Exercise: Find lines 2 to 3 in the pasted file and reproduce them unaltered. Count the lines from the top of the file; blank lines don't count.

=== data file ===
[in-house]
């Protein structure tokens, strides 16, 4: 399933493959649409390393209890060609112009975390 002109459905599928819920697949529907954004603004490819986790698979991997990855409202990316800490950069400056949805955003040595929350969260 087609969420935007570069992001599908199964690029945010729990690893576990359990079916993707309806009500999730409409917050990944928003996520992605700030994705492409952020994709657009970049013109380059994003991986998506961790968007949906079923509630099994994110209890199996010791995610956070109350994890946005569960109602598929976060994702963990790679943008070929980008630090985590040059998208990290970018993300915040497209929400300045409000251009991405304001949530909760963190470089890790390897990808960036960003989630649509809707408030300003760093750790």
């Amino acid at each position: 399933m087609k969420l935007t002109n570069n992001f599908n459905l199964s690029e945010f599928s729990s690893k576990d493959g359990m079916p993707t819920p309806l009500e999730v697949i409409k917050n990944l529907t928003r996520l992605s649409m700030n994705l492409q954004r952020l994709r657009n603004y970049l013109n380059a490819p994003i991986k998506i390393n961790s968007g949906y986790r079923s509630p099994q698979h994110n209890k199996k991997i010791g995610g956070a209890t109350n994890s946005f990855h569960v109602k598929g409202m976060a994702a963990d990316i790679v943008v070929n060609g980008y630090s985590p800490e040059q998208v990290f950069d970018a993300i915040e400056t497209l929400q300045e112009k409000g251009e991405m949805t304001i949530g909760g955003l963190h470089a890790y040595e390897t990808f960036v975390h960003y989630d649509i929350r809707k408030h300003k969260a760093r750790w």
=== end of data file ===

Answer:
């Protein structure tokens, strides 16, 4: 399933493959649409390393209890060609112009975390 002109459905599928819920697949529907954004603004490819986790698979991997990855409202990316800490950069400056949805955003040595929350969260 087609969420935007570069992001599908199964690029945010729990690893576990359990079916993707309806009500999730409409917050990944928003996520992605700030994705492409952020994709657009970049013109380059994003991986998506961790968007949906079923509630099994994110209890199996010791995610956070109350994890946005569960109602598929976060994702963990790679943008070929980008630090985590040059998208990290970018993300915040497209929400300045409000251009991405304001949530909760963190470089890790390897990808960036960003989630649509809707408030300003760093750790």
């Amino acid at each position: 399933m087609k969420l935007t002109n570069n992001f599908n459905l199964s690029e945010f599928s729990s690893k576990d493959g359990m079916p993707t819920p309806l009500e999730v697949i409409k917050n990944l529907t928003r996520l992605s649409m700030n994705l492409q954004r952020l994709r657009n603004y970049l013109n380059a490819p994003i991986k998506i390393n961790s968007g949906y986790r079923s509630p099994q698979h994110n209890k199996k991997i010791g995610g956070a209890t109350n994890s946005f990855h569960v109602k598929g409202m976060a994702a963990d990316i790679v943008v070929n060609g980008y630090s985590p800490e040059q998208v990290f950069d970018a993300i915040e400056t497209l929400q300045e112009k409000g251009e991405m949805t304001i949530g909760g955003l963190h470089a890790y040595e390897t990808f960036v975390h960003y989630d649509i929350r809707k408030h300003k969260a760093r750790w």